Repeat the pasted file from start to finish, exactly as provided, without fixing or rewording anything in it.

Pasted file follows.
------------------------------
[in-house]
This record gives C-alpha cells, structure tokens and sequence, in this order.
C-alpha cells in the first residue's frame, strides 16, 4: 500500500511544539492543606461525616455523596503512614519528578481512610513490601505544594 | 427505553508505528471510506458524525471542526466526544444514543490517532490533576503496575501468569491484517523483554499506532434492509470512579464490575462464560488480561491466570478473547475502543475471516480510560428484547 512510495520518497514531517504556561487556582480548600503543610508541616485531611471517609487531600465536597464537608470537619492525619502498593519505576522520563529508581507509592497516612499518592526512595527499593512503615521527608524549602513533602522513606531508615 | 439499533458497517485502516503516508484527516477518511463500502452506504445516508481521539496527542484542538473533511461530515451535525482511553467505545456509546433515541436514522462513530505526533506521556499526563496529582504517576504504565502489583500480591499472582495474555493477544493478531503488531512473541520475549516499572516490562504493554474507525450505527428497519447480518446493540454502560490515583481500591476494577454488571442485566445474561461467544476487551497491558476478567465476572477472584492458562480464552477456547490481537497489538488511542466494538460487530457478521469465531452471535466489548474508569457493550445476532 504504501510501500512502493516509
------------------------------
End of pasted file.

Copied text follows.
[in-house]
This record gives C-alpha cells, structure tokens and sequence, in this order.
C-alpha cells in the first residue's frame, strides 16, 4: 500500500511544539492543606461525616455523596503512614519528578481512610513490601505544594 | 427505553508505528471510506458524525471542526466526544444514543490517532490533576503496575501468569491484517523483554499506532434492509470512579464490575462464560488480561491466570478473547475502543475471516480510560428484547 512510495520518497514531517504556561487556582480548600503543610508541616485531611471517609487531600465536597464537608470537619492525619502498593519505576522520563529508581507509592497516612499518592526512595527499593512503615521527608524549602513533602522513606531508615 | 439499533458497517485502516503516508484527516477518511463500502452506504445516508481521539496527542484542538473533511461530515451535525482511553467505545456509546433515541436514522462513530505526533506521556499526563496529582504517576504504565502489583500480591499472582495474555493477544493478531503488531512473541520475549516499572516490562504493554474507525450505527428497519447480518446493540454502560490515583481500591476494577454488571442485566445474561461467544476487551497491558476478567465476572477472584492458562480464552477456547490481537497489538488511542466494538460487530457478521469465531452471535466489548474508569457493550445476532 504504501510501500512502493516509